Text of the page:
• Elimination of the federal thrift charter and other loopholes that allowed some depository institutions to avoid bank holding company regulation by the Federal Reserve.
  • The registration of advisers of hedge funds and other private pools of capital with the SEC.

(2)  Establish comprehensive supervision of financial markets. Our major financial markets must be strong enough to withstand both system-wide stress and the failure of one or more large institutions. We propose:

  • Enhanced regulation of securitization markets, including new requirements for market transparency, stronger regulation of credit rating agencies, and a requirement that issuers and originators retain a financial interest in securitized loans.
  • Comprehensive regulation of all over-the-counter derivatives.
  • New authority for the Federal Reserve to oversee payment, clearing, and settlement systems.

(3)  Protect consumers and investors from financial abuse.  To rebuild trust in our markets, we need strong and consistent regulation and supervision of consumer financial services and investment markets.  We should base this oversight not on speculation or abstract models, but on actual data about how people make financial decisions.  We must promote transparency, simplicity, fairness, accountability, and access. We propose:

  • A new Consumer Financial Protection Agency to protect consumers across the financial sector from unfair, deceptive, and abusive practices.
  • Stronger regulations to improve the transparency, fairness, and appropriateness of consumer and investor products and services.
  • A level playing field and higher standards for providers of consumer financial products and services, whether or not they are part of a bank.

(4)  Provide the government with the tools it needs to manage financial crises.  We need to be sure that the government has the tools it needs to manage crises, if and when they arise, so that we are not left with untenable choices between bailouts and financial collapse.  We propose:

  • A new regime to resolve nonbank financial institutions whose failure could have serious systemic effects.
  • Revisions to the Federal Reserve’s emergency lending authority to improve accountability.

(5)  Raise international regulatory standards and improve international cooperation.  The challenges we face are not just American challenges, they are global challenges.  So, as we work to set high regulatory standards here in the United States, we must ask the world to do the same.  We propose:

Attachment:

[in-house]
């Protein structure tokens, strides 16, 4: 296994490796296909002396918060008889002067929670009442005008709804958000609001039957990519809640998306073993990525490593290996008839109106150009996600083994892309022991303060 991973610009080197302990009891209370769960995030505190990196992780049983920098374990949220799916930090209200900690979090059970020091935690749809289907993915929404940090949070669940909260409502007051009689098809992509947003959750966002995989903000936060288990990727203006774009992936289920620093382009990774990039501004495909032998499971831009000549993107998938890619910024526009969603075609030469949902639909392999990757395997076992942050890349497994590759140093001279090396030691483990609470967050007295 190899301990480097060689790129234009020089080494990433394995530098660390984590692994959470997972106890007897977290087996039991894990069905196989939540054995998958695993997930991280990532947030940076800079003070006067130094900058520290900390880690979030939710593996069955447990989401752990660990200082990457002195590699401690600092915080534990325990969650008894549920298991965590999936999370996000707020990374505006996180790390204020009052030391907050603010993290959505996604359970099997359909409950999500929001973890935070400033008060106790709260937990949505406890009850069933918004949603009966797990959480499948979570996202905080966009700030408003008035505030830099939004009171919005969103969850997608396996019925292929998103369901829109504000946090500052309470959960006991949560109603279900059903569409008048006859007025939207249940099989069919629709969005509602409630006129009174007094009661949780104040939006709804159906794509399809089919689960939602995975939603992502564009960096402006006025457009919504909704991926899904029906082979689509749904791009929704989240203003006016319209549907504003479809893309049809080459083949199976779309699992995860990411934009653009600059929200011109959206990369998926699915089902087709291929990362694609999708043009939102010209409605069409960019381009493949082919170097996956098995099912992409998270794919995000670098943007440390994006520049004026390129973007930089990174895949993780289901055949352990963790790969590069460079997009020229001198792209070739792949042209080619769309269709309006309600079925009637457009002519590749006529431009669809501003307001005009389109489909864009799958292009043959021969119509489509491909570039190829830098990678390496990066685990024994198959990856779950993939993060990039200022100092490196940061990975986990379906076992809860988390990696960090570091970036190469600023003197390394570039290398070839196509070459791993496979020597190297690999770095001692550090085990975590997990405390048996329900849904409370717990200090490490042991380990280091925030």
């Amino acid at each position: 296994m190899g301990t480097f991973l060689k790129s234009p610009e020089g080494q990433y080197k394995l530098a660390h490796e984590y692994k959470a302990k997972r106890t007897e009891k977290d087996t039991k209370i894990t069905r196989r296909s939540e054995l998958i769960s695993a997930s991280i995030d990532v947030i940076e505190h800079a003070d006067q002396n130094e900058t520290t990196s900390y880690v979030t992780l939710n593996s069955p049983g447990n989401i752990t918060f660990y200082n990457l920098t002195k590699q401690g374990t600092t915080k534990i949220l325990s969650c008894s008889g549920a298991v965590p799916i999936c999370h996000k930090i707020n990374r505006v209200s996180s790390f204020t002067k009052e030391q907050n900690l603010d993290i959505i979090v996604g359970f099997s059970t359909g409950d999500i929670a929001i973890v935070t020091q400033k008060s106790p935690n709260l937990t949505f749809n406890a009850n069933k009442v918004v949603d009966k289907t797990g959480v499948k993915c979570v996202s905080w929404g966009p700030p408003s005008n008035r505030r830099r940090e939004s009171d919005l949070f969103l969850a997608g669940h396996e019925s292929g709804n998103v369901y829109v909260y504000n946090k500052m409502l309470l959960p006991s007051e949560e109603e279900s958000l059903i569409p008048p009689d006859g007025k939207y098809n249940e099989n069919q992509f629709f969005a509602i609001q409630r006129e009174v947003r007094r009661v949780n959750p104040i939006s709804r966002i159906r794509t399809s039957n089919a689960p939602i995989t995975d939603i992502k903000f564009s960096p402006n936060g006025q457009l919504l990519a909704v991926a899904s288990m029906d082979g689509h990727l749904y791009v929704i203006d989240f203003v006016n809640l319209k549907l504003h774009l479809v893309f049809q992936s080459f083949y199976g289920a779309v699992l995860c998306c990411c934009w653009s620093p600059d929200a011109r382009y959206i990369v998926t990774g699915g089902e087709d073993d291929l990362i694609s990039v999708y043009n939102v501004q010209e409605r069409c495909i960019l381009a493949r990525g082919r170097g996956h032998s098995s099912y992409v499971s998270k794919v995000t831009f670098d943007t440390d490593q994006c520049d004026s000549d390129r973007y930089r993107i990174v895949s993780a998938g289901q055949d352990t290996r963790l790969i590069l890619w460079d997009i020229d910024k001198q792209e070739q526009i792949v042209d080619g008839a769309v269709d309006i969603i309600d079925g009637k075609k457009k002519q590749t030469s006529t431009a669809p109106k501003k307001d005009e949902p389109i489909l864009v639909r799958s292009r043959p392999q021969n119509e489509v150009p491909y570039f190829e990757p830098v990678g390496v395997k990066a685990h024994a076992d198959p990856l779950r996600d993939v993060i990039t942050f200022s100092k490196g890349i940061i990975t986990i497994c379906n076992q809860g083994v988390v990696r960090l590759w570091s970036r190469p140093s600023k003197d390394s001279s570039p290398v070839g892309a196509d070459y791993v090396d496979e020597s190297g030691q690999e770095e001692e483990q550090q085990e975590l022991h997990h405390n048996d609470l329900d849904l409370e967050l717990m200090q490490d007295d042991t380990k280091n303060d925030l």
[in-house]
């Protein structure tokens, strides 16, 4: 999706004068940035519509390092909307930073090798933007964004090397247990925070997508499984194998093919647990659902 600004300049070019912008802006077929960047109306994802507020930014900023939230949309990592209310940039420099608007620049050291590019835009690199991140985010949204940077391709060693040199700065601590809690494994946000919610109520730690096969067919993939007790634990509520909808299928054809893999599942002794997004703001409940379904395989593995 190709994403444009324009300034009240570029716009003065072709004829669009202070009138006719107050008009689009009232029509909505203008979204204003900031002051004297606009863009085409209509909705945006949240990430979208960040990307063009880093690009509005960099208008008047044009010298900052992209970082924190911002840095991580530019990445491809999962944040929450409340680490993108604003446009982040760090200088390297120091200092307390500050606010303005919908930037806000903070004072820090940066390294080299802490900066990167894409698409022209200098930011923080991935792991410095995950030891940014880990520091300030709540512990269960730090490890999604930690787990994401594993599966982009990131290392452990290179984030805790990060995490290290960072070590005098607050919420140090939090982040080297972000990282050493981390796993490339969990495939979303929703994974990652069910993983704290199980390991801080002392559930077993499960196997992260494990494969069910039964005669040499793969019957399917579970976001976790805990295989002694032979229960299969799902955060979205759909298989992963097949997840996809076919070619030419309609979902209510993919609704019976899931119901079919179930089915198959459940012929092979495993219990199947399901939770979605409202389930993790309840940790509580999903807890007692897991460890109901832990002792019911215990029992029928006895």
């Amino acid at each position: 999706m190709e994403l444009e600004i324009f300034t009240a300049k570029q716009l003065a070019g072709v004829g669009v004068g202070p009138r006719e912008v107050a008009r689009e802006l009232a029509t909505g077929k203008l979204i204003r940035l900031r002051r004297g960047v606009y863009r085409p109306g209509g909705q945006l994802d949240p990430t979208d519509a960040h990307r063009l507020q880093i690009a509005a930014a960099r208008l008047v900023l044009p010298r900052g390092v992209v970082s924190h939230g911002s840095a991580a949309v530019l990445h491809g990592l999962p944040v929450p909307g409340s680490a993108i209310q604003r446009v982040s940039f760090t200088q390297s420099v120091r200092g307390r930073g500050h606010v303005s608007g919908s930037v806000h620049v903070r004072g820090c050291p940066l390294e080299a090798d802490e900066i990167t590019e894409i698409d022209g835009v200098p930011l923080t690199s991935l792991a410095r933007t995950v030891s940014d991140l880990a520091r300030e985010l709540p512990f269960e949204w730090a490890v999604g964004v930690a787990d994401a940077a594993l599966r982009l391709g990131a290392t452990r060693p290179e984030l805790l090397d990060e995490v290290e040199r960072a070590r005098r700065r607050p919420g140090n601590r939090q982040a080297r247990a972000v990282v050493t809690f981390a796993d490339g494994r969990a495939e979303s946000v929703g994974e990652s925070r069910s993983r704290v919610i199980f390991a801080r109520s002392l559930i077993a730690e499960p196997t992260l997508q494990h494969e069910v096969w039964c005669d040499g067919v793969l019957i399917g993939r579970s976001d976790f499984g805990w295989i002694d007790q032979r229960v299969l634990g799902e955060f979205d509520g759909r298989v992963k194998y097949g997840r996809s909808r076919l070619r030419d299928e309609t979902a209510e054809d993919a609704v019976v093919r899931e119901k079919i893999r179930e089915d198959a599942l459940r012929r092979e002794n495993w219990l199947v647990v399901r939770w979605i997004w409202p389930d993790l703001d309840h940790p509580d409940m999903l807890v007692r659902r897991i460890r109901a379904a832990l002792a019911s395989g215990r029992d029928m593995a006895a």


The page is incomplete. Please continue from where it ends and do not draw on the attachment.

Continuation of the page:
• International reforms to support our efforts at home, including strengthening the capital framework; improving oversight of global financial markets; coordinating supervision of internationally active firms; and enhancing crisis management tools.

In addition to substantive reforms of the authorities and practices of regulation and supervision, the proposals contained in this report entail a significant restructuring of our regulatory system.  We propose the creation of a Financial Services Oversight Council, chaired by Treasury and including the heads of the principal federal financial regulators as members.  We also propose the creation of two new agencies. We propose the creation of the Consumer Financial Protection Agency, which will be an independent entity dedicated to consumer protection in credit, savings, and payments markets. We also propose the creation of the National Bank Supervisor, which will be a single agency with separate status in Treasury with responsibility for federally chartered depository institutions.  To promote national coordination in the insurance sector, we propose the creation of an Office of National Insurance within Treasury.

So there you have it.  Most commentators expect that the real fighting over this plan won’t begin until this fall, with healthcare reform taking center stage until that time.  Regardless of whatever form this financial reform initiative takes by the time it is enacted, it will ultimately be seen by history as Barack Obama’s brainchild.  If this plan turns out to be a disaster, it could overshadow whatever foreign policy accomplishments may lie ahead for this administration.